• That Came Out Wrong: When Jerry, Beth, and Summer use Rick's goggles to look at alternate timelines of themselves, Summer says that she doesn't see anything. Beth responds and realizes what she said without even pausing to breathe.
    "Well, you should select a different timeline. I mean, if your father and I achieved our dreams, there's a chance you were never born — that came out wrong, that came out very wrong."
  • The Problem with Licensed Games: Discussed in "Rick and Morty's Rushed Licensed Adventure." invoked
  • "The Reason You Suck" Speech: Rick is made of these. Expect at least one an episode as he delivers them to just about everyone he talks to. The main cast members get them constantly, especially Summer and Morty.
    "I know the two of you are very different from each other in a lot of ways, but you have to understand that as far as grandpa's concerned - you're both pieces of shit! Yeah. I can prove it mathematically. Actually, l-l-let me grab my white board. This has been a long time coming, anyway."
  • These Are Things Man Was Not Meant to Know: This is the main reason Rick is so mentally disturbed: humanity was clearly never meant to have access to The Multiverse, encounter the horrors therein, and most importantly, face the existential nightmares it causes. Just look at how Morty reacts to having to find and bury his Dead Alternate Counterpart in "Rick Potion #9" and compare it to Rick.
  • The Show Must Go On: Rick and Summer's party hits a few speed bumps, including the entire house being accidentally teleported to an alien planet, but for the most part, everyone just keeps partying.
  • The Stoic: Subverted in the first episode in which Rick assures Morty that he's seen it all and will keep him safe, only to be interrupted by a fierce alien creature. "Run Morty, I've never seen one of those before! This is bad, we're going to die, Morty!"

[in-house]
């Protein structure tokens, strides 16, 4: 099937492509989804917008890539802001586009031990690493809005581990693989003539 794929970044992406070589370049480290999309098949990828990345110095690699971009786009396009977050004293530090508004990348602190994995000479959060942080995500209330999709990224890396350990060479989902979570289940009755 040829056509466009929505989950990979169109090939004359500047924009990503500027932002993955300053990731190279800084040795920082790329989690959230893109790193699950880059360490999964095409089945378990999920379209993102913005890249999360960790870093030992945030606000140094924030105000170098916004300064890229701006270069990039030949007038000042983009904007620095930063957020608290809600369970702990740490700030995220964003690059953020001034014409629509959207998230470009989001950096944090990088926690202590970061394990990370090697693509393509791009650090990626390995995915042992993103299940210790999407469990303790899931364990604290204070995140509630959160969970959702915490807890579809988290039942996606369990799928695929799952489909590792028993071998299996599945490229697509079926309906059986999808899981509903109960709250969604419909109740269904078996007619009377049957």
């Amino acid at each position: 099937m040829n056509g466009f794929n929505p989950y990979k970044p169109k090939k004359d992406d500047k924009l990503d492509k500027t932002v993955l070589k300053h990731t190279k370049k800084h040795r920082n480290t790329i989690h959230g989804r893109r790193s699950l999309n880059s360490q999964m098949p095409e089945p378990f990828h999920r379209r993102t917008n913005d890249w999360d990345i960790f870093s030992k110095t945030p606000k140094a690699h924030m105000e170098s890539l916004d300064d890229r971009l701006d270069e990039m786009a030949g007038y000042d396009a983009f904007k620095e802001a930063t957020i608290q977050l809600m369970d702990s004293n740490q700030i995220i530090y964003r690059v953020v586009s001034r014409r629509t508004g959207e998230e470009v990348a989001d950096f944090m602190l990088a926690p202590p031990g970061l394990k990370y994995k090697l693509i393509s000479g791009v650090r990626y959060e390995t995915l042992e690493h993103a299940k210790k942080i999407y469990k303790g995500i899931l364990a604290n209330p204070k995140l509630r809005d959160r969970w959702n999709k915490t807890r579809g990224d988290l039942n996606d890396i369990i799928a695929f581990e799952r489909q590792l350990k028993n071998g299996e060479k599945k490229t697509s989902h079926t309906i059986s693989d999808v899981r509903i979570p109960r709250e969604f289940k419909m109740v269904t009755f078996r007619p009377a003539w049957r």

• Teens Are Short:
    • Morty is at least a head shorter than the adults in his family, and Summer is slightly shorter than her mother.
    • Rick's teenage version of himself is a head shorter than his adult version and appropriately dubbed Tiny Rick.
  • The Theme Park Version: Played with in "Anatomy Park". The "Pirates of the Pancreas" ride is a ride through a pancreas with pirates, but Rick claims that they don't whitewash it and the pirates are "really rapey".
  • This Is for Emphasis, Bitch!:
    • Scary Terry can't help but end his sentences with the word bitch.
    • After screwing over Summer, Mr. Needful declares "I'm the Devil, BIATCH! What-what!" before he busts out a solo on his fiddle.
  • This Was His True Form: The parasites in "Total Rickall" revert to their original appearance when they are killed.
  • Thousand-Yard Stare: Morty has this by the end of "Rick Potion #9". Given the events of the episode, you can't blame him.
    • Summer ends up with this by the end of "The Ricks Must Be Crazy".
  • Title Drop: Go ahead and count the number of time Rick drops it in the page quote alone.
  • Training Montage: "Something Ricked This Way Comes" has Rick and Summer working out and taking steroids set to "X Gon' Give It To Ya" by DMX so that they can go beat up Mr. Needful (and after the credits, assorted assholes).
  • Tranquil Fury: After putting together what happened between Morty and the Jellybean King, Rick simply wears an expression of silent rage.
  • Tricked-Out Shoes:
    • Rick gives Morty a pair of grappling shoes that will allow him to walk down a cliff. Unfortunately, Morty tries doing this before Rick tells him that they need to be turned on.
    • Mr. Needful gives one of his customers shoes that offer superhuman speed, but they're also cursed so the user can't stop once they started, which would force them to run until they drop dead. Rick manages to remove the curse.